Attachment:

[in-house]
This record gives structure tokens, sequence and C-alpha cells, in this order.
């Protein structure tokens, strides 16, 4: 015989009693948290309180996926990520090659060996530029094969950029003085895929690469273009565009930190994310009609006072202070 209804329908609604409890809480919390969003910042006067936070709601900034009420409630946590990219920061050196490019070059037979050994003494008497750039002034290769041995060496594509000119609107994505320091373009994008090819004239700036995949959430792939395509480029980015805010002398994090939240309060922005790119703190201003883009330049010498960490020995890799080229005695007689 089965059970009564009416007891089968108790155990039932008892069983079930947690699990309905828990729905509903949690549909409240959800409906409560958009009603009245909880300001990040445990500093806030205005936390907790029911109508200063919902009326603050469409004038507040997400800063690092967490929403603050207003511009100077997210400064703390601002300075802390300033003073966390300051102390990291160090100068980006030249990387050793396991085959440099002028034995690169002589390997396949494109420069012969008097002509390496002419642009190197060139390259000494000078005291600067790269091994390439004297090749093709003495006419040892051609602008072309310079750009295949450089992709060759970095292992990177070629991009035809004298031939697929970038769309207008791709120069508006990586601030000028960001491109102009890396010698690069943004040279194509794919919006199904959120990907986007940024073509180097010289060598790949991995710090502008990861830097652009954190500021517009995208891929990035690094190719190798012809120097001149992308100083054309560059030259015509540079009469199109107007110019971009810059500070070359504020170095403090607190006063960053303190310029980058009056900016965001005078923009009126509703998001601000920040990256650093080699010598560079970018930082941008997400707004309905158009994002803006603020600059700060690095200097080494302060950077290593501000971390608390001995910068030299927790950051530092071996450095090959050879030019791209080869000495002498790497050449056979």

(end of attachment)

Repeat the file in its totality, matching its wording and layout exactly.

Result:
[in-house]
This record gives structure tokens, sequence and C-alpha cells, in this order.
């Protein structure tokens, strides 16, 4: 015989009693948290309180996926990520090659060996530029094969950029003085895929690469273009565009930190994310009609006072202070 209804329908609604409890809480919390969003910042006067936070709601900034009420409630946590990219920061050196490019070059037979050994003494008497750039002034290769041995060496594509000119609107994505320091373009994008090819004239700036995949959430792939395509480029980015805010002398994090939240309060922005790119703190201003883009330049010498960490020995890799080229005695007689 089965059970009564009416007891089968108790155990039932008892069983079930947690699990309905828990729905509903949690549909409240959800409906409560958009009603009245909880300001990040445990500093806030205005936390907790029911109508200063919902009326603050469409004038507040997400800063690092967490929403603050207003511009100077997210400064703390601002300075802390300033003073966390300051102390990291160090100068980006030249990387050793396991085959440099002028034995690169002589390997396949494109420069012969008097002509390496002419642009190197060139390259000494000078005291600067790269091994390439004297090749093709003495006419040892051609602008072309310079750009295949450089992709060759970095292992990177070629991009035809004298031939697929970038769309207008791709120069508006990586601030000028960001491109102009890396010698690069943004040279194509794919919006199904959120990907986007940024073509180097010289060598790949991995710090502008990861830097652009954190500021517009995208891929990035690094190719190798012809120097001149992308100083054309560059030259015509540079009469199109107007110019971009810059500070070359504020170095403090607190006063960053303190310029980058009056900016965001005078923009009126509703998001601000920040990256650093080699010598560079970018930082941008997400707004309905158009994002803006603020600059700060690095200097080494302060950077290593501000971390608390001995910068030299927790950051530092071996450095090959050879030019791209080869000495002498790497050449056979």